Australia Backs India On LAC Stand-Off, Says Unilateral Actions Can Escalate Matters
NEW DELHI: Australia does not support the Quad becoming a Nato-style military alliance! That’s the word from Barry O’Farrell, Australia’s high commissioner to India. In a wide ranging and exclusive conversation with StratNews Global’s Parul Chandra, he gave reasons why his government felt that way. He also offered an insight into why the Australian authorities have been circumspect about not criticising China for the coronavirus while also demanding an independent probe into the origins of the pandemic.
He indicated strong backing for India in its on-going face-off with China on the Line of Actual Control. Opposing any unilateral action, O’Farrell said his government appreciated attempts by India to de-escalate. He expressed satisfaction with Australia’s participation in the Malabar Exercise for the first time. It happened after India issued a formal invitation. As for future participation in this exercise, he said it was a decision to be taken by other partners and that Australia would be pleased to continue with its involvement.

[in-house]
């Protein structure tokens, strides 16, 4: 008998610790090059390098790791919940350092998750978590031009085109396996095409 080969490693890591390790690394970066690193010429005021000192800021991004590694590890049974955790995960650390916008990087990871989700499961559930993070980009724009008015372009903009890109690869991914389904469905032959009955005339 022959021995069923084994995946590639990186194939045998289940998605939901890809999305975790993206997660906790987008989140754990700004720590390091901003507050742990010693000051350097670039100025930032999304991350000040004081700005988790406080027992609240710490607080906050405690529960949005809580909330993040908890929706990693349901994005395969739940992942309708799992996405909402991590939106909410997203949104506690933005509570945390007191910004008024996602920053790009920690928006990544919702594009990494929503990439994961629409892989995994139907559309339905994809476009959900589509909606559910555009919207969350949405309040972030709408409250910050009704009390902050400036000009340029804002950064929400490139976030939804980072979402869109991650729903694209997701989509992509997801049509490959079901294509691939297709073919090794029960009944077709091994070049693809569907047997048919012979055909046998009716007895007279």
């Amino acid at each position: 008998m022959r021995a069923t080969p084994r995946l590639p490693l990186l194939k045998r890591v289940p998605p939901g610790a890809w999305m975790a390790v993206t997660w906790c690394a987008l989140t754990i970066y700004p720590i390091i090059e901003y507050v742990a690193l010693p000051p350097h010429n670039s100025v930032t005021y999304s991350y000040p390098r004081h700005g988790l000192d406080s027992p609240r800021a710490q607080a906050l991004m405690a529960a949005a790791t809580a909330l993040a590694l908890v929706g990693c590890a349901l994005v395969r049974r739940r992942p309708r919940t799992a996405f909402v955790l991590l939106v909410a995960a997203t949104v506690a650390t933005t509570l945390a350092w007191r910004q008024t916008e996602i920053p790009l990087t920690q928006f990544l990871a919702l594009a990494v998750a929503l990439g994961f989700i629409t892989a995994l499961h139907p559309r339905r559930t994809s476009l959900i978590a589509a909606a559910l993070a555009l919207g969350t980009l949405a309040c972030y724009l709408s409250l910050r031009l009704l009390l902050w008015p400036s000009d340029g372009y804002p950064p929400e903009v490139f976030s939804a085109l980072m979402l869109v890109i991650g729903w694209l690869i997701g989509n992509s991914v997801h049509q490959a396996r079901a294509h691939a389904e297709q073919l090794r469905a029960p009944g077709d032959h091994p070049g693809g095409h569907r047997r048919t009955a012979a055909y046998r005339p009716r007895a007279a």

O’ Farrell also answered questions about why no uranium sales to India had taken place even though both countries signed an agreement to that effect five years ago. Australia has some of the world’s largest reserves of uranium and it took considerable persuasion and diplomatic sweat by India before Canberra agreed to sign on the dotted line.
O’Farrell is a political appointee, having served as premier (chief minister) of New South Wales state. In that sense, he brings with him a wealth of political experience and seems to enjoy the trust of Prime Minister Scott Morrison. It may also give him considerable flexibility in handling his assignment, an advantage career diplomats rarely enjoy.